Importantly, conflicts among the CARs arose not in relation to water allocation, but in relation to the shift from operating the Toktogul reservoir for downstream irrigation in the summer months to winter releases in order to increase the availability of energy upstream (hydropower). The barter of water for energy production did not change the regional allocation of water, only the timing of releases. In addition, Kyrgyzstan began to demand payment from the downstream states— Kazakhstan and Uzbekistan—for the use of water from its reservoirs. However, pressure from the United States Agency for International development (USAId) resulted in the establishment of a barter agreement[6].

Failure of Long-Term Framework Agreement

Regional cooperation efforts deteriorated further when the countries failed to conclude annual agreements in 2003 and 2004. To some extent, this can be attributed to above-average precipitation in those years, but more fundamentally, the collapse of the agreement system was due to a change in Uzbekistan’s position on a decisive unilateral stance. It has been expressed most explicitly in the decision to construct a series of re-regulating reservoirs. Uzbekistan is currently proceeding with the design of new water storage capacity of the Karamansay reservoir (0.69 BCM), as well as the construction of the Razaksay (0.65-0.75 BCM) and Kangkulsay (0.3 BCM) reservoirs. These facilities together with the natural reservoir in the Arnasai depression (0.8 BCM) will provide an additional storage with the volume of approximately 2.5 BCM [17].

The impact of Uzbekistan’s decision has been substantial for Kyrgyzstan and Kazakhstan. The Kyrgyz challenge is that even when conducted in the non-cooperative ‘power mode,’ production is insufficient to cover domestic winter electricity demand. In the absence of a regional agreement, the Kyrgyz government must aim to cover this deficit through a combination of domestic reforms and construction of new power-generating facilities—both of which represent daunting challenges. Kazakhstan, which had otherwise pursued a cooperative strategy towards Kyrgyzstan, has had to come to terms with the fact that this strategy ultimately depended on Uzbek willingness to cooperate. Since the latter was not upcoming, Kazakhstan has shown a renewed interest in the construction of re-regulating reservoirs in its own territory. Plans exist to construct a 3 BCM reservoir (Koksarai) near Shymkent at a cost of $200 million, although no final political decision has been made to initiate construction [18].

The fundamental problem for the interstate agreements has been one of trust. Short of military action there are no other means to enforce a contract between sovereign republics which are generally suspicious of each other. If Kyrgyzstan discharges additional water in summer, it must trust the downstream riparian states to deliver fossil fuels in winter, otherwise it will face a severe problem of not being able to meet its energy demand in the subsequent winter [17].

National Water Policies: Implication for Water Conflict

After collapse of the U.S.S.R., most of the CARs would like to expand the acreage of irrigated land in their territories. Tajikistan has increased its irrigated area by 200,000 hectares, and it intends to expand this area further. Both upstream states in Central Asia are more concerned with increasing their hydropower capacity. At the opening of the Second South Asian Electricity Trade Conference in 2006, the Tajik president recalled that the total capacity of the functioning of hydroelectric power plants in Tajikistan amounted to a meager 3.2% of the hydro energy resources and stated that this share should be increased. The Tajik government relaunched the Soviet hydroplant projects on the Vakhsh River at Sangtuda and Rogun. The Rogun plant started in the 1980s, but stopped when the Tajik civil war started. Massive floods in 1993 subsequently destroyed most of what was already built.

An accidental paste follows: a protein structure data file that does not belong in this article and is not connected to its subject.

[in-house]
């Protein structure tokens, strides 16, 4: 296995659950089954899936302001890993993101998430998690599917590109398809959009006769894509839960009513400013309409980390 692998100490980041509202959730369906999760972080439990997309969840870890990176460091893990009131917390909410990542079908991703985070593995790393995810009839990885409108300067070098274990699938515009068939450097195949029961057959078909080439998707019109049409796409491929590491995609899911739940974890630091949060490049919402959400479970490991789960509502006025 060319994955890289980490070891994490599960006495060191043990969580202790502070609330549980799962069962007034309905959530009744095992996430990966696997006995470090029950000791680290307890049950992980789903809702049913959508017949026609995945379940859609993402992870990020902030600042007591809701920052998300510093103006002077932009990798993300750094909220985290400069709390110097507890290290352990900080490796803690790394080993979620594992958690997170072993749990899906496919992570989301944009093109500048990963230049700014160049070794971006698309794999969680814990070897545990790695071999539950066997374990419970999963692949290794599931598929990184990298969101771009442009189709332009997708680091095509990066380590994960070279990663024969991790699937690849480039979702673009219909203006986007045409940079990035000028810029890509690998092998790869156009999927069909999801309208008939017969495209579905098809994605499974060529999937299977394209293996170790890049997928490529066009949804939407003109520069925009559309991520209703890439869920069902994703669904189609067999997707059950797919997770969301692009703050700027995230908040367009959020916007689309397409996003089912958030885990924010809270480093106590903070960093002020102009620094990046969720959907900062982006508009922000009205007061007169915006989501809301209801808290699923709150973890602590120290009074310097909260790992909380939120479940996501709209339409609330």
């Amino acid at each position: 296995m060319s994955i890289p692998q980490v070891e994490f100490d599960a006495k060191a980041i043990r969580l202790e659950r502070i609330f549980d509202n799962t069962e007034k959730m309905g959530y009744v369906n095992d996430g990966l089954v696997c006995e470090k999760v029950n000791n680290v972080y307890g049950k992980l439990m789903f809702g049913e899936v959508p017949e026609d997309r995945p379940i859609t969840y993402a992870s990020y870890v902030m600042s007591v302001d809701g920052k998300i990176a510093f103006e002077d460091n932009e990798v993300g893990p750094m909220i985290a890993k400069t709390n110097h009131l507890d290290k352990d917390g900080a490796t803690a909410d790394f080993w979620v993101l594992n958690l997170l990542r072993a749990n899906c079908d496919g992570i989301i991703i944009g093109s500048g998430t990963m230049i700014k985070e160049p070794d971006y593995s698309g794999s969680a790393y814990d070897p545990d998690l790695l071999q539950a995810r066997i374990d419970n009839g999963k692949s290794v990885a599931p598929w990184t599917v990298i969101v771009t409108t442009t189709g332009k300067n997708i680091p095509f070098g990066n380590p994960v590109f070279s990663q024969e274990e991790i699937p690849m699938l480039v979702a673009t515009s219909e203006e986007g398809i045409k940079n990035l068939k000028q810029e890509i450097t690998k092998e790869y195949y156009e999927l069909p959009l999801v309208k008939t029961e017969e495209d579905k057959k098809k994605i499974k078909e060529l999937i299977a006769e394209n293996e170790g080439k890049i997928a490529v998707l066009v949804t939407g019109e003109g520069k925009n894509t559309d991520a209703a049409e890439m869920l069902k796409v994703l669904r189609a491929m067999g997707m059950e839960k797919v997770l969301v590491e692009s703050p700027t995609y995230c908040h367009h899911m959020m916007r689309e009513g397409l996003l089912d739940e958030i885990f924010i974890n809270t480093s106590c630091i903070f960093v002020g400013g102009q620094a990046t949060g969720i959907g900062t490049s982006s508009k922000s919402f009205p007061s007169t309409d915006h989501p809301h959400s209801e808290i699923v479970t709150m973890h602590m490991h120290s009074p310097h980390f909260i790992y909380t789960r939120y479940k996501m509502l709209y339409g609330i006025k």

Earlier Uzbekistan had objected to the construction of the Rogun dam, particularly the final stage 335 meters high, as it claims it would give Tajikistan control of the flow of water to Uzbekistan’s Qashqadaryo and Surxondaryo provinces. The first two stages of the project will deny Tajikistan full control of the river as live storage will be below 40% of the mean annual flow and the Vakhsh River comprises only 25% of total Amu darya flow. According to Reuters, on 9 March, 2018, Uzbekistan withdrew its objections to the construction of the world’s tallest dam in Tajikistan on the river shared by the two CARs, as their presidents indicated after a meeting. Tajik leader Imomali Rakhmon told reporters after meeting Mirziyoyev: “We share the view that the existing hydropower facilities and those under construction will help resolve the region’s water and power issues. In this regard, we welcome Uzbekistan’s support for the development of hydropower facilities in Tajikistan, including Rogun.” Mirziyoyev, in turn, said Uzbekistan would seek to boost the share of hydropower in its consumption by purchasing it from Tajikistan. “We will never leave our neighbors without water,” Rakhmon reassured him.

Importantly, the land and water rights are also a point of concern in relations with its neighbors for Tajikistan. There have been several low-level disputes on the Kyrgyz-Tajik border, specifically in the Tajik enclave of Vorukh in Kyrgyzstan and Ferghana Valley. The tensions were thought to have been resolved after low-level talks and the June 2001 agreement between the Kyrgyz province of Batken and Tajik province of Sughd. In 2003, however, many incidents were reported on the border, and the Vorukh enclave still seems to be the point of discord for both governments.